Explore how the recent explosion in mobile health and medical apps can impact every stage of a person’s life. And potentially, our health care costs.

Mobile Health: Apps for Every Age and Ouch

From innovation to implementation – eHealth in the WHO European Region (2016)

It’s finally here!

from-innovation-ehealth

Please have a read of the World Health Organization European eHealth report and share it with those who would be interested. In particular, you may find the case example on page 71 interesting, where big data for dementia research and treatment is discussed. Or the case example on page 36 about eHealth supporting aged care and carers.

If you like it, please share it 🙂

Happy reading!

Source: From innovation to implementation – eHealth in the WHO European Region (2016)

Internship on Age-Friendly Cities Initiative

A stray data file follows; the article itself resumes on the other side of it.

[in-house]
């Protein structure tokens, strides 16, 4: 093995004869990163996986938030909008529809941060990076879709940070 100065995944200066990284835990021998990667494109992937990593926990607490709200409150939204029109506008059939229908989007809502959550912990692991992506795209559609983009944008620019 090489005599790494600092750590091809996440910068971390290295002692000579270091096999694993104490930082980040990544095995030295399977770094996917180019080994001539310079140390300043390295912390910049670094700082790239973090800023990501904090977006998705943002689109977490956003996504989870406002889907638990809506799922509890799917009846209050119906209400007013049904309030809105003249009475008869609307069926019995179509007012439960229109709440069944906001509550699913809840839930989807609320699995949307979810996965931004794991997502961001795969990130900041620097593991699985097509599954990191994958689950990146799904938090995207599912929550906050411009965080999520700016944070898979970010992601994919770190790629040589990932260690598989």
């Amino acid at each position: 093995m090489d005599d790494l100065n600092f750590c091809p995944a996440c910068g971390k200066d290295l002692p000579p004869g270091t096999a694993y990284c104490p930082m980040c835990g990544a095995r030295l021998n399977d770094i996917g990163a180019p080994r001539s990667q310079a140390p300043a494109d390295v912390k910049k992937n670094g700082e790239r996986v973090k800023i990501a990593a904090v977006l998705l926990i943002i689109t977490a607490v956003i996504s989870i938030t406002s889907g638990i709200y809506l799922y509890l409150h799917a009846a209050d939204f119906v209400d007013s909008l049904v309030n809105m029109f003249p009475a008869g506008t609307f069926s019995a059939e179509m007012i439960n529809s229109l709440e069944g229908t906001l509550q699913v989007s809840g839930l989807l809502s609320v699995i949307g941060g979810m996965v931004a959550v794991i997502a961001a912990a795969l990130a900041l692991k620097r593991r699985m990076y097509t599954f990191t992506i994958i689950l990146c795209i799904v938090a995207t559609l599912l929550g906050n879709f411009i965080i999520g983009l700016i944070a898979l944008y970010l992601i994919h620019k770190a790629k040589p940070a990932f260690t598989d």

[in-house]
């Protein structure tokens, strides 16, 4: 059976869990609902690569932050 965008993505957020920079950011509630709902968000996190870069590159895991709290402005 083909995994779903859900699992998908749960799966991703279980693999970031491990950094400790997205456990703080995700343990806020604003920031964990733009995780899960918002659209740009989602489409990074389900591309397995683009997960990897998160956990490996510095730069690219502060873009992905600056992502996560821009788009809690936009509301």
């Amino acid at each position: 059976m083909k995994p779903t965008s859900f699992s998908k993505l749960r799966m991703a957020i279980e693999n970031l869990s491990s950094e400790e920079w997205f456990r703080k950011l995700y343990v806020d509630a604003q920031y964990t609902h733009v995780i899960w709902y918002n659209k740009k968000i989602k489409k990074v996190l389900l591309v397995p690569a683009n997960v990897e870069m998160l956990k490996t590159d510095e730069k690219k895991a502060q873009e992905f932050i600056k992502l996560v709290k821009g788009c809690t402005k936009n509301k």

Internship with the World Health Organization’s Global Network of Age-friendly Cities

In January, 2013, I started a 3-month internship with the World Health Organization Regional Office for Europe. I will be working on how to incorporate eHealth in the Age-friendly cities initiative. I will be posting some updates here on how the internship is going and how gerontechnology will be playing a role in Age-friendly cities.

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8 companies that are changing aging

This article comes from CNBC, and is a topic I am particularly interested in as I also like studying and being an entrepreneur in the gerontology and gerontechnology field! Aging2.0 is a GREAT program that is helping to launch many innovative and socially-beneficial companies, all focused on making life more enjoyable for aging adults! I had the pleasure of meeting with Stephen Johnston, the other co-founder of Aging2.0, when working on launching a start-up focused on making it easier to find a helpful and useful Assistive Technology. You can read more about that on my page on Adventures in Entrepreneurship in Dementia Care.

Tapping into the longevity economy

—By Julie Halpert, special to CNBC.com
Posted 08 April 2015

The longevity economy, representing all economic activity serving the needs of Americans over 50, is expected to top $13.5 trillion by 2032, according to Oxford Economics. This opportunity isn’t lost on savvy entrepreneurs.